THE AUTHOR EXPLAINS THE SPECIFIC WAY BY WHICH INTERNATIONAL LAW BECOMES PART OF ENGLISH LAW. THERE IS A DIFFERENCE BETWEEN THE WAY IN WHICH INTERNATIONAL TREATIES BECOME ENGLISH LAW, AS THEY REPRESENT THE PEROGATIVE OF THE CROWN AND REQUIRE ENABLING LEGISLATION BY PARLIAMENT. THERE IS A GREAT DIVERSITY OF OPINION REGARDING GENERAL PRINCIPLES OF INTERNATIONAL LAW AMONGST LEGAL SCHOLARS. MODERN DOCTRINE FAVORS AN APPROACH MORE PRAGMATIC THAN THEORETICAL.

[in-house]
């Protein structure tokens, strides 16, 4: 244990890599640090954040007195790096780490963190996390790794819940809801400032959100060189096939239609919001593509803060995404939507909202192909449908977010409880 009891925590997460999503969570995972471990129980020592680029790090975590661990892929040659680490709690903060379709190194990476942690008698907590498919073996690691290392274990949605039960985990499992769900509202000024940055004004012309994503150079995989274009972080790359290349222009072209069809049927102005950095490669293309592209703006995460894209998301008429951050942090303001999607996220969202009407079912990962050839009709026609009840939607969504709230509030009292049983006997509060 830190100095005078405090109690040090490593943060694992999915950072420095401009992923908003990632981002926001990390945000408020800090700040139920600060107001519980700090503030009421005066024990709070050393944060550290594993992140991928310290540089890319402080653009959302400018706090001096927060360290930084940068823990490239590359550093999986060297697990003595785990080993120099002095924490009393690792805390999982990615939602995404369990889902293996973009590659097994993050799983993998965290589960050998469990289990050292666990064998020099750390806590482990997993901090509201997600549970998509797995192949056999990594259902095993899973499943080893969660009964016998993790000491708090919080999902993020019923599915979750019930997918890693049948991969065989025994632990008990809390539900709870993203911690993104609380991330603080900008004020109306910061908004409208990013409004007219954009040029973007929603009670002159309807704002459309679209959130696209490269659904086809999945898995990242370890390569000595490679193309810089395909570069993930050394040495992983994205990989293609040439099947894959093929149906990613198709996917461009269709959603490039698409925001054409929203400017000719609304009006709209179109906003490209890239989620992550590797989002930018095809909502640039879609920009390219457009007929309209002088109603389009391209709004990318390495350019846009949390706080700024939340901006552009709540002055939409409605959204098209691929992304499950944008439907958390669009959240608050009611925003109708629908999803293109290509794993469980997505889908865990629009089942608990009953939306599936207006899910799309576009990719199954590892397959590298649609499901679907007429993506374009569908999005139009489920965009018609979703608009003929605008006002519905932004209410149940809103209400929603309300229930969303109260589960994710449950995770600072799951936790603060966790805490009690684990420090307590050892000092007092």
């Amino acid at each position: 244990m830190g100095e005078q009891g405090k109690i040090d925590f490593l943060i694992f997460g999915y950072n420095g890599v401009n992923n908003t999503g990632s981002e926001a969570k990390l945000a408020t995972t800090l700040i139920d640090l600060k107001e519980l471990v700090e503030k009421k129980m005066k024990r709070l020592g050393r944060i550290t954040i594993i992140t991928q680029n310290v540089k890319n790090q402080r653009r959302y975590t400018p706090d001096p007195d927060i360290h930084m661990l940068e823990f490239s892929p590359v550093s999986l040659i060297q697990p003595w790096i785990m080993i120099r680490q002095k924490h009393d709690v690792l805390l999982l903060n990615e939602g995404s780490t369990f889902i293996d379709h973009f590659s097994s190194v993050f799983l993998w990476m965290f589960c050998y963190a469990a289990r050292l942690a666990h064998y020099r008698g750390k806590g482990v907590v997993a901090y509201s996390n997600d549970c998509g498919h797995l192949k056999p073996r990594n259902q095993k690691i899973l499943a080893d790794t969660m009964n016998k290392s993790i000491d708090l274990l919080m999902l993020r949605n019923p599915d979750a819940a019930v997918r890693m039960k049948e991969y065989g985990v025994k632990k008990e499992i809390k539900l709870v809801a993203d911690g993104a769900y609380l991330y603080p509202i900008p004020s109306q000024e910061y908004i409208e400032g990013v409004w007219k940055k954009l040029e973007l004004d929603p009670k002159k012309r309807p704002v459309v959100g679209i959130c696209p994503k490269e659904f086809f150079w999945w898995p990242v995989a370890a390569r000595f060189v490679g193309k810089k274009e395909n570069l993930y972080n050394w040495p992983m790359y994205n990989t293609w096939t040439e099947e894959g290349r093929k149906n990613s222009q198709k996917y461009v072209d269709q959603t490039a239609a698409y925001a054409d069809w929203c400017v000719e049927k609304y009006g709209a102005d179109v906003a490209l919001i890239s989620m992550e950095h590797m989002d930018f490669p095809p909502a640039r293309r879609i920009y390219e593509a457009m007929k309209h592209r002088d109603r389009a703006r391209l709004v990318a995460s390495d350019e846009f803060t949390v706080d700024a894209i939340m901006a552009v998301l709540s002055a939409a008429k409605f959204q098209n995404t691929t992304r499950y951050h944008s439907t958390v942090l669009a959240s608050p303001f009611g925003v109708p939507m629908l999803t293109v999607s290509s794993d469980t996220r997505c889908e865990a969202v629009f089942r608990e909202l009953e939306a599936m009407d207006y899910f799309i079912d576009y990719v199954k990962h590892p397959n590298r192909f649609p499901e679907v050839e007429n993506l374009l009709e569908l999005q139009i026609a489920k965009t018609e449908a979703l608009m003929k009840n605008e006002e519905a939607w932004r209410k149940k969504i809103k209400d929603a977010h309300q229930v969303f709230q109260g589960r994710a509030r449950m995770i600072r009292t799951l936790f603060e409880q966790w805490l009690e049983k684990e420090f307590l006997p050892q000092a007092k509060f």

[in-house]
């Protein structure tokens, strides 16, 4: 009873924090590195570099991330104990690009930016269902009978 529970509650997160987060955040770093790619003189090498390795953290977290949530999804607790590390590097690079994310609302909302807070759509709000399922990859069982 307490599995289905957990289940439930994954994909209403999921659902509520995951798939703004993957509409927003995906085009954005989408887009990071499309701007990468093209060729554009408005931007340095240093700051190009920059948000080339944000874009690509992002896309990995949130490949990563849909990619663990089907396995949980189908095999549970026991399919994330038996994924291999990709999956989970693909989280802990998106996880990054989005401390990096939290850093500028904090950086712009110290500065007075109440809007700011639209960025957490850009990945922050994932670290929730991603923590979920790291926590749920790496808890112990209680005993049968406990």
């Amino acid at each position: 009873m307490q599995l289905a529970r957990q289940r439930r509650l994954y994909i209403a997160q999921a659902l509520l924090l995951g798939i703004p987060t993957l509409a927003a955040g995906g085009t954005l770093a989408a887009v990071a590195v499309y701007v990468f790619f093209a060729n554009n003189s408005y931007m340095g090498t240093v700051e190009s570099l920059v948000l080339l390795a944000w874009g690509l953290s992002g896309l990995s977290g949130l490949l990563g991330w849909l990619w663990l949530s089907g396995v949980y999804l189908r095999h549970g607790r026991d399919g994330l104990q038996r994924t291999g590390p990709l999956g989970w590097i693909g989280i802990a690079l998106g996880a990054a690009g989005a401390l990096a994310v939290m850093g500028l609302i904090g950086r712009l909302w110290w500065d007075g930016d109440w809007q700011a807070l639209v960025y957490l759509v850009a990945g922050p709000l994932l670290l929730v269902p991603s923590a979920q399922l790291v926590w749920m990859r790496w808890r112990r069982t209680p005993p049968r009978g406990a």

The international joint commission bas historically possessed the characteristics of an international organization; by reason of the capacities that it exercises, it has a certain measure of international personality; and, consequently, on the municipal plane, it has the capacity to be sued. It is therefore necessary, on the principle of effectiveness, that the Commission and its employees be immune from suit. In the United States, the Commission and its employees were granted immunities in 1948. In Canada, the Commission alone was granted immunities in 1976. It will be argued here that immunities should now also be granted to all commissioners, staff, and experts in Canada, in view of the standing of the Commission as an international organization possessing international personality, with consequences for municipal law.